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Michaëlle Jean compares some First Nations' living conditions to Haiti

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Michaëlle Jean, a former governor general, is calling for aboriginal and non-aboriginal Canadians to "pull together" to put an end to living conditions in some First Nations communities that she says are comparable to what she witnessed in Haiti.

In an interview with CBC Radio Montreal's Daybreak, Jean spoke about the role she played as governor general, the Idle No More movement and the deplorable living standards in many of Canada's aboriginal communities.

Pressed on the issue of whether Attawapiskat Chief Theresa Spence should end her hunger strike, she declined to answer the question directly.

"You're better off alive to carry out this whole struggle," she said.

Spence, who has been living on a diet of fish broth, vitamins and tea since her hunger strike began on Dec. 11, has insisted she will continue the protest until she gets a meeting with Prime Minister Stephen Harper and Gov. Gen. David Johnston in the same room to discuss "treaty issues."

In December, Spence said she was "willing to die for my people and the First Nations people."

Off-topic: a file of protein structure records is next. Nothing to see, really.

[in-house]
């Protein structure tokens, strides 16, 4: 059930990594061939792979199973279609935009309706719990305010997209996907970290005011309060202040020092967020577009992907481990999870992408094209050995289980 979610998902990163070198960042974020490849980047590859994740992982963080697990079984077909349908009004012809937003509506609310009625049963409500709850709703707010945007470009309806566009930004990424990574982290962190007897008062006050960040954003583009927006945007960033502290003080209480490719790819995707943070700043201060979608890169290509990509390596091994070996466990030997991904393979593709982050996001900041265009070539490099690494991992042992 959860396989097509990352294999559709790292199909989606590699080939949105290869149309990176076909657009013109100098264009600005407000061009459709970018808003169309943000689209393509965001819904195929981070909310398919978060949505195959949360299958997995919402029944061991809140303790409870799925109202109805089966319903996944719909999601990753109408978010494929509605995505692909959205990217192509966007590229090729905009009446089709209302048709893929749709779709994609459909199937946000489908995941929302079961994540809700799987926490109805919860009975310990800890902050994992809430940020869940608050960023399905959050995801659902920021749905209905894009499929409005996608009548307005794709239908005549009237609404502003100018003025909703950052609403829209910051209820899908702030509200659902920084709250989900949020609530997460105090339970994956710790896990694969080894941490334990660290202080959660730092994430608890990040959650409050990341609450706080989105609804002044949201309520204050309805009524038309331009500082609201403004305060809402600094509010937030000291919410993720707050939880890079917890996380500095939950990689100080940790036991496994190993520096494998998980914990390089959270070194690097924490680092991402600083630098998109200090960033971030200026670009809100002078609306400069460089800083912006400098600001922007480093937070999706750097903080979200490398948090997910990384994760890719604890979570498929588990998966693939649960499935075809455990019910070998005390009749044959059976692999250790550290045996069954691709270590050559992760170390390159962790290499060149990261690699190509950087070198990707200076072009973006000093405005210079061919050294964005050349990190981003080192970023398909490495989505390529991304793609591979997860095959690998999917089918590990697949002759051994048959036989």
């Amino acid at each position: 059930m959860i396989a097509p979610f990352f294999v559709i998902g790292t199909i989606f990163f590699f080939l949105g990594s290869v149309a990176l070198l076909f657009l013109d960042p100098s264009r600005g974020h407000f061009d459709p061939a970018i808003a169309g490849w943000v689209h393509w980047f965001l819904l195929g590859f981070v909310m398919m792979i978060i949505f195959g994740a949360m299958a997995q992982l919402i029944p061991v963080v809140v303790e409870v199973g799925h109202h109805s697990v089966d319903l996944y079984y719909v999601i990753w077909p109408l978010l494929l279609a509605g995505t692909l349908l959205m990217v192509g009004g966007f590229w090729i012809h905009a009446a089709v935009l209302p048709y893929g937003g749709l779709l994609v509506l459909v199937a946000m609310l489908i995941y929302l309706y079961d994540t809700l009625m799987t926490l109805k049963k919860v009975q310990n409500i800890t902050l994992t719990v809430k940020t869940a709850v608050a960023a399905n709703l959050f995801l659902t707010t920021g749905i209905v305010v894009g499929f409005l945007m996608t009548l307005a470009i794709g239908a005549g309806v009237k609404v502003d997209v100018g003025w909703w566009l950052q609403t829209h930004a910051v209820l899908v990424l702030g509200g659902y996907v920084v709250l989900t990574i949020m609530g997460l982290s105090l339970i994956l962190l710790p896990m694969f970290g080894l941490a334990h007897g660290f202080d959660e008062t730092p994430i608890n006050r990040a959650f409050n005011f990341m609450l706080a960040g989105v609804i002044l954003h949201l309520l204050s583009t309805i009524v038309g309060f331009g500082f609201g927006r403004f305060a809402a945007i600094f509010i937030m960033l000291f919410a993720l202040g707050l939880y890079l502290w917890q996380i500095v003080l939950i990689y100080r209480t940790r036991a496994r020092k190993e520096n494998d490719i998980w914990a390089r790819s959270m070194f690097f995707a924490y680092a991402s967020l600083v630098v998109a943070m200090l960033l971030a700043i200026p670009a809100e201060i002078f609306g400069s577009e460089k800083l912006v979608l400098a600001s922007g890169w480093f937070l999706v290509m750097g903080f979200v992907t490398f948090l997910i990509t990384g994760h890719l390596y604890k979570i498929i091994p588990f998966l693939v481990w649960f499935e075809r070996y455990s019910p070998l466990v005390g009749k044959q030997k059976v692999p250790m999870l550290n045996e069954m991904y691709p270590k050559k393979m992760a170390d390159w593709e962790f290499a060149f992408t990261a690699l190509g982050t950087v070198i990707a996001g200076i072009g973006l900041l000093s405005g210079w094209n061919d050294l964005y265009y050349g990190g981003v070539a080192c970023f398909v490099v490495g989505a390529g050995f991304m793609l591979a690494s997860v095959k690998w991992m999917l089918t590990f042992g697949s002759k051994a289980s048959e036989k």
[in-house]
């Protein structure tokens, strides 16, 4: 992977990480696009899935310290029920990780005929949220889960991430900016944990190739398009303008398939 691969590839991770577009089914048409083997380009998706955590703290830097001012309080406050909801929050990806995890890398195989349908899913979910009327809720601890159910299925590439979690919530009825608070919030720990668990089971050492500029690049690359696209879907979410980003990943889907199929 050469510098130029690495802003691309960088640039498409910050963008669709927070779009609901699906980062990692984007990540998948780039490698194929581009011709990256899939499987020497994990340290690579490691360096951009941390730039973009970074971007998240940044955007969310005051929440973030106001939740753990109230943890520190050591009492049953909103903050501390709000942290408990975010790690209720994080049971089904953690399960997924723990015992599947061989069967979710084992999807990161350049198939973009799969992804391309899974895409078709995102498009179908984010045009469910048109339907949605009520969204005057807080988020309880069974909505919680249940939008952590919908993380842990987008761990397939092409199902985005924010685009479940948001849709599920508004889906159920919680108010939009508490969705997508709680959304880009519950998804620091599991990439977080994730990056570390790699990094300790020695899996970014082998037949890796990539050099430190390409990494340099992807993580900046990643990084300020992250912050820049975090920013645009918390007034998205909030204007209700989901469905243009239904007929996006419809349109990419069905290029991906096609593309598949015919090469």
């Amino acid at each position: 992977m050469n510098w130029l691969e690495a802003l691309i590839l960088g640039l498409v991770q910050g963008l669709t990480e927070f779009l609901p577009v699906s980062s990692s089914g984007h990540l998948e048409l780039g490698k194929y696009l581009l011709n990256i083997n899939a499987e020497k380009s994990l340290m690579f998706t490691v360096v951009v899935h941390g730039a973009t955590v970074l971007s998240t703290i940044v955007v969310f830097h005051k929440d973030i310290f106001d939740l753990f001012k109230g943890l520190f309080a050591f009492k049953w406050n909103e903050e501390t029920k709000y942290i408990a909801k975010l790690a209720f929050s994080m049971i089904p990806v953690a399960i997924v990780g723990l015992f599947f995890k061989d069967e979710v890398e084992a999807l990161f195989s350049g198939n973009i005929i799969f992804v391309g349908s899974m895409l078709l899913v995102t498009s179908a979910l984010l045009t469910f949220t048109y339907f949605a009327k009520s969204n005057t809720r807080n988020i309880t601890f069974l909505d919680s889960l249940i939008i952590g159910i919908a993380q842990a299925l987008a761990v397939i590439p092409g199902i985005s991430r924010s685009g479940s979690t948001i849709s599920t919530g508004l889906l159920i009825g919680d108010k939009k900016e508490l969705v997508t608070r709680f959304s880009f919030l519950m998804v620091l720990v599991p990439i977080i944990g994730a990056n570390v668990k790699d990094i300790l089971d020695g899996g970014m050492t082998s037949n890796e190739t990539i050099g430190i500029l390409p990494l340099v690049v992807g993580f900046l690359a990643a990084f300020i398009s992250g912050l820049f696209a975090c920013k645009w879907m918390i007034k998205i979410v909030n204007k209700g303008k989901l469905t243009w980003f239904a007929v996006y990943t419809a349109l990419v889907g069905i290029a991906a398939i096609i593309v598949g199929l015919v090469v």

Jean said she finds it troubling that so many aboriginal people take their lives because of a sense of powerlessness.

She told CBC's Daybreak that conditions in aboriginal communities, such as a lack of fresh drinking water, are "unacceptable."

"We have a Third World in Canada, and it's with our aboriginal peoples," Jean said.

Jean, who was born in Haiti and came to Canada as a child, is now the United Nations Educational, Scientific and Cultural Organization's special envoy to Haiti.

"Unfortunately, you know, there are situations I see in Haiti that are very similar to what I see in our aboriginal communities," she said.

Canadian Aboriginal Affairs Minister John Duncan responded to Jean's comments in a written statement today.

"We recognize that more work needs to be done," he said. "Last Friday's meeting was a positive step in that direction."

The minister cited a number of development projects accomplished by the federal government since 2006, including 30 new schools, more than 10,000 new homes, and investment in safe drinking water systems.

Jean agreed there have been some encouraging initiatives and good examples of economic development in some First Nations' communities but said she's hoping that a "real dialogue" will take place between aboriginal and non-aboriginal Canadians.

She said instead of waiting for aboriginal people to start protesting in the streets, the general public must be more proactive.

"It's not an aboriginal issue, it's a Canadian issue," she said.

As for the Idle No More movement, Jean said she was discouraged to see so much confusion around the meeting with the prime minister last week, a situation she described as "chaotic."

She said the priority should be unity, not only among First Nations people, but also between aboriginal and non-aboriginal people living in Canada.